Anyway, here’s Kelly Clarkson, who won American Idol back when you had to be able to sing to win singing competitions, and who has gone on to become one of the most successful talent show winners ever, with 25 million album and 45 million single sales worldwide, three grammys and countless other accolades and through it all she seems to have remained basically normal, which is probably her greatest achievement of all.

Wrapped In Red is the title track from her 2013 Christmas album, although the hit single from it was Under The Tree (but I don’t like that as much as I like this). In the same year she had a TV Christmas special called Kelly Clarkson’s Cautionary Christmas Music Tale which sounds like it should be good, doesn’t it? But I haven’t watched it because who has forty minutes to watch a video in 2018? Not me. If you watch it, do let me know whether it’s as good as it sounds like it should be.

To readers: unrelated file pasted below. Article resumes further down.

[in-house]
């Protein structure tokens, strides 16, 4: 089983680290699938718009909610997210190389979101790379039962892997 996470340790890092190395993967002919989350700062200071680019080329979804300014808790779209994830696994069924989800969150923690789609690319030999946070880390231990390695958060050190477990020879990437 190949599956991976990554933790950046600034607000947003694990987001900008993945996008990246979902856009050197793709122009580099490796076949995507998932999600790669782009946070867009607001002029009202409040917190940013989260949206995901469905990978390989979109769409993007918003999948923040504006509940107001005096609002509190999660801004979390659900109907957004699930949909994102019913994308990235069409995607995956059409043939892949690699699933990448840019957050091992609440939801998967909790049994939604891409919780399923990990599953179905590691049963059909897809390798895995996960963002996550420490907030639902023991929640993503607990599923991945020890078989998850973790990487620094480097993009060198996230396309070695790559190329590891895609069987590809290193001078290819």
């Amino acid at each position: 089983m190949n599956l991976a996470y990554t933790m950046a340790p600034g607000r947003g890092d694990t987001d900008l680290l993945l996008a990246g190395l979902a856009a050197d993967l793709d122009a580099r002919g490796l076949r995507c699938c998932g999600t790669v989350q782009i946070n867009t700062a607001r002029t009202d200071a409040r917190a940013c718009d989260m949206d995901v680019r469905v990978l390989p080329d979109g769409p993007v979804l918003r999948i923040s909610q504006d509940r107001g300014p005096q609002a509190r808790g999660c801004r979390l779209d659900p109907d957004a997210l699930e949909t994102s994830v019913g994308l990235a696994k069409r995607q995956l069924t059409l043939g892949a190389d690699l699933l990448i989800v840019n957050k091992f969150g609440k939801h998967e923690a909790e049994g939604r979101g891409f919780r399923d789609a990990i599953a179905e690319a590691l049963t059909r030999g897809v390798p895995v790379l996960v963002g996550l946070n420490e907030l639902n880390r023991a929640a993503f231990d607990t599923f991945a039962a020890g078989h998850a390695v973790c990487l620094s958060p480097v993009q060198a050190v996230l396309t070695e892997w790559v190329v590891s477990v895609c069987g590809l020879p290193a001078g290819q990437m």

Advent song for December 1: Kindle A Flame In Her Heart

Hello and welcome to advent 2018! We start with a band with an exclamation mark in the name! No, not Wham! or the Go! Team or Panic! At The Disco but Cardiff’s own Los Campesinos! who have names like Neil and Gareth, had their tenth anniversary this year JUST LIKE US, and in 2014 released the EP A Los Campesinos! Christmas, featuring among others this song, which is properly good and makes me think of the guitar bands of my distant youth.

Today is also a good day to listen to a band from Cardiff, because I should be in Cardiff but I’m not, so <waves> to everyone in Cardiff, and I’ll see you next year FOR SURE.